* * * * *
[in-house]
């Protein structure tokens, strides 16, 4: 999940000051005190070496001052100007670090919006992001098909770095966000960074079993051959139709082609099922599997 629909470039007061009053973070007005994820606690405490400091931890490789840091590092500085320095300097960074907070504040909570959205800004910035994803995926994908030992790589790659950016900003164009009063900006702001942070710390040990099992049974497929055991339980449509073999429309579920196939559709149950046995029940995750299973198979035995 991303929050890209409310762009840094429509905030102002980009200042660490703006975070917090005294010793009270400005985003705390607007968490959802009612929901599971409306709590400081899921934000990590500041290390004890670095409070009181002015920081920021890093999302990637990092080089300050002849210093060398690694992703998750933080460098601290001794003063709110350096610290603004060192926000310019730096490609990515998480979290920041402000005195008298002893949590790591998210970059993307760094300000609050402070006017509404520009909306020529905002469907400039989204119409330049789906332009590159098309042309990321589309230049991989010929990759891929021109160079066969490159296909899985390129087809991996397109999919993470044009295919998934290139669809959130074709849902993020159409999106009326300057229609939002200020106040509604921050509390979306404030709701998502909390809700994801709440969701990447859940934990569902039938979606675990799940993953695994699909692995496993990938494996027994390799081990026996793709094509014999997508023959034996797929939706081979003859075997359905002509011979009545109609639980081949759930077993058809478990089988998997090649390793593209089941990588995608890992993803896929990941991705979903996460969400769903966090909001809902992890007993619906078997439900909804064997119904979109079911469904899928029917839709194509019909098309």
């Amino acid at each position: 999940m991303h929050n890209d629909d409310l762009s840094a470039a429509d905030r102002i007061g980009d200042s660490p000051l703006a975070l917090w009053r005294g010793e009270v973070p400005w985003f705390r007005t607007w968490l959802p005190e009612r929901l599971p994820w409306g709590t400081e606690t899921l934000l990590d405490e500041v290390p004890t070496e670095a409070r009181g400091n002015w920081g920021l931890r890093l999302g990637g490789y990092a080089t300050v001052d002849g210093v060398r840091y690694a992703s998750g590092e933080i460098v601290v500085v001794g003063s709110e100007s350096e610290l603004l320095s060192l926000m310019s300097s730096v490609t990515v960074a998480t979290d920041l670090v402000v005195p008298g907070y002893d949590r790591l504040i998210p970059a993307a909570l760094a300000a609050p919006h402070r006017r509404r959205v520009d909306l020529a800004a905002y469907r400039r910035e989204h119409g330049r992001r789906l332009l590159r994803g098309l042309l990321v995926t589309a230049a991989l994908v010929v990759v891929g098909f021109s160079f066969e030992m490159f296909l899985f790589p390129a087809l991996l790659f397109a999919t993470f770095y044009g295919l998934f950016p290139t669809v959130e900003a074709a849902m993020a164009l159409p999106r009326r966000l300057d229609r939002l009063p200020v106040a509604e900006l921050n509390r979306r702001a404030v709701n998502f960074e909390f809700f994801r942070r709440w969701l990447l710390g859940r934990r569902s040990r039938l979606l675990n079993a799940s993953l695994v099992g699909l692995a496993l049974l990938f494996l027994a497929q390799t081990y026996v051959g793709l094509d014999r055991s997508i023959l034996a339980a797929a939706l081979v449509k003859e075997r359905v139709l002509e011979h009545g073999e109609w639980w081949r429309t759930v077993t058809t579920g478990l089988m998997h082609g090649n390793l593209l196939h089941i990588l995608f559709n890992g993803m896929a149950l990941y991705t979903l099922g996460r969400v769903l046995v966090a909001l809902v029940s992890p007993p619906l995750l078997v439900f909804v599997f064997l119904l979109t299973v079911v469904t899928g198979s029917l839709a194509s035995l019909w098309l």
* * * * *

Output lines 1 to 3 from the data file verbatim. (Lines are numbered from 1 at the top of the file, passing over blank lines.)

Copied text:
[in-house]
């Protein structure tokens, strides 16, 4: 999940000051005190070496001052100007670090919006992001098909770095966000960074079993051959139709082609099922599997 629909470039007061009053973070007005994820606690405490400091931890490789840091590092500085320095300097960074907070504040909570959205800004910035994803995926994908030992790589790659950016900003164009009063900006702001942070710390040990099992049974497929055991339980449509073999429309579920196939559709149950046995029940995750299973198979035995 991303929050890209409310762009840094429509905030102002980009200042660490703006975070917090005294010793009270400005985003705390607007968490959802009612929901599971409306709590400081899921934000990590500041290390004890670095409070009181002015920081920021890093999302990637990092080089300050002849210093060398690694992703998750933080460098601290001794003063709110350096610290603004060192926000310019730096490609990515998480979290920041402000005195008298002893949590790591998210970059993307760094300000609050402070006017509404520009909306020529905002469907400039989204119409330049789906332009590159098309042309990321589309230049991989010929990759891929021109160079066969490159296909899985390129087809991996397109999919993470044009295919998934290139669809959130074709849902993020159409999106009326300057229609939002200020106040509604921050509390979306404030709701998502909390809700994801709440969701990447859940934990569902039938979606675990799940993953695994699909692995496993990938494996027994390799081990026996793709094509014999997508023959034996797929939706081979003859075997359905002509011979009545109609639980081949759930077993058809478990089988998997090649390793593209089941990588995608890992993803896929990941991705979903996460969400769903966090909001809902992890007993619906078997439900909804064997119904979109079911469904899928029917839709194509019909098309």
């Amino acid at each position: 999940m991303h929050n890209d629909d409310l762009s840094a470039a429509d905030r102002i007061g980009d200042s660490p000051l703006a975070l917090w009053r005294g010793e009270v973070p400005w985003f705390r007005t607007w968490l959802p005190e009612r929901l599971p994820w409306g709590t400081e606690t899921l934000l990590d405490e500041v290390p004890t070496e670095a409070r009181g400091n002015w920081g920021l931890r890093l999302g990637g490789y990092a080089t300050v001052d002849g210093v060398r840091y690694a992703s998750g590092e933080i460098v601290v500085v001794g003063s709110e100007s350096e610290l603004l320095s060192l926000m310019s300097s730096v490609t990515v960074a998480t979290d920041l670090v402000v005195p008298g907070y002893d949590r790591l504040i998210p970059a993307a909570l760094a300000a609050p919006h402070r006017r509404r959205v520009d909306l020529a800004a905002y469907r400039r910035e989204h119409g330049r992001r789906l332009l590159r994803g098309l042309l990321v995926t589309a230049a991989l994908v010929v990759v891929g098909f021109s160079f066969e030992m490159f296909l899985f790589p390129a087809l991996l790659f397109a999919t993470f770095y044009g295919l998934f950016p290139t669809v959130e900003a074709a849902m993020a164009l159409p999106r009326r966000l300057d229609r939002l009063p200020v106040a509604e900006l921050n509390r979306r702001a404030v709701n998502f960074e909390f809700f994801r942070r709440w969701l990447l710390g859940r934990r569902s040990r039938l979606l675990n079993a799940s993953l695994v099992g699909l692995a496993l049974l990938f494996l027994a497929q390799t081990y026996v051959g793709l094509d014999r055991s997508i023959l034996a339980a797929a939706l081979v449509k003859e075997r359905v139709l002509e011979h009545g073999e109609w639980w081949r429309t759930v077993t058809t579920g478990l089988m998997h082609g090649n390793l593209l196939h089941i990588l995608f559709n890992g993803m896929a149950l990941y991705t979903l099922g996460r969400v769903l046995v966090a909001l809902v029940s992890p007993p619906l995750l078997v439900f909804v599997f064997l119904l979109t299973v079911v469904t899928g198979s029917l839709a194509s035995l019909w098309l």